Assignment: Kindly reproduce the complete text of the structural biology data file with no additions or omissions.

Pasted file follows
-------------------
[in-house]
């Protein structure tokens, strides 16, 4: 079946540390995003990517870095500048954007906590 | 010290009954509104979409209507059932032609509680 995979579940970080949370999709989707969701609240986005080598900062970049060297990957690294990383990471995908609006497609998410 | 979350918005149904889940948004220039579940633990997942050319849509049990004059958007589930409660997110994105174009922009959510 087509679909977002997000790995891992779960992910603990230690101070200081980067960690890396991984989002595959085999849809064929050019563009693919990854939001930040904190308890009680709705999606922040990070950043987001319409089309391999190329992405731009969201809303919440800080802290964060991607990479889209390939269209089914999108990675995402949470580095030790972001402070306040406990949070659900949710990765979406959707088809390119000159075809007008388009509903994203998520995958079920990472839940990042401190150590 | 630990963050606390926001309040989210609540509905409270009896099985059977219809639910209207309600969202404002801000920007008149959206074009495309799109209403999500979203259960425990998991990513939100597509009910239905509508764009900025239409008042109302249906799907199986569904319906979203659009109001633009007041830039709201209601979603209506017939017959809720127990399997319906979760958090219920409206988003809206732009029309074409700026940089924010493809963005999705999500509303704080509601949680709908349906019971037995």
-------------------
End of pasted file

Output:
[in-house]
């Protein structure tokens, strides 16, 4: 079946540390995003990517870095500048954007906590 | 010290009954509104979409209507059932032609509680 995979579940970080949370999709989707969701609240986005080598900062970049060297990957690294990383990471995908609006497609998410 | 979350918005149904889940948004220039579940633990997942050319849509049990004059958007589930409660997110994105174009922009959510 087509679909977002997000790995891992779960992910603990230690101070200081980067960690890396991984989002595959085999849809064929050019563009693919990854939001930040904190308890009680709705999606922040990070950043987001319409089309391999190329992405731009969201809303919440800080802290964060991607990479889209390939269209089914999108990675995402949470580095030790972001402070306040406990949070659900949710990765979406959707088809390119000159075809007008388009509903994203998520995958079920990472839940990042401190150590 | 630990963050606390926001309040989210609540509905409270009896099985059977219809639910209207309600969202404002801000920007008149959206074009495309799109209403999500979203259960425990998991990513939100597509009910239905509508764009900025239409008042109302249906799907199986569904319906979203659009109001633009007041830039709201209601979603209506017939017959809720127990399997319906979760958090219920409206988003809206732009029309074409700026940089924010493809963005999705999500509303704080509601949680709908349906019971037995």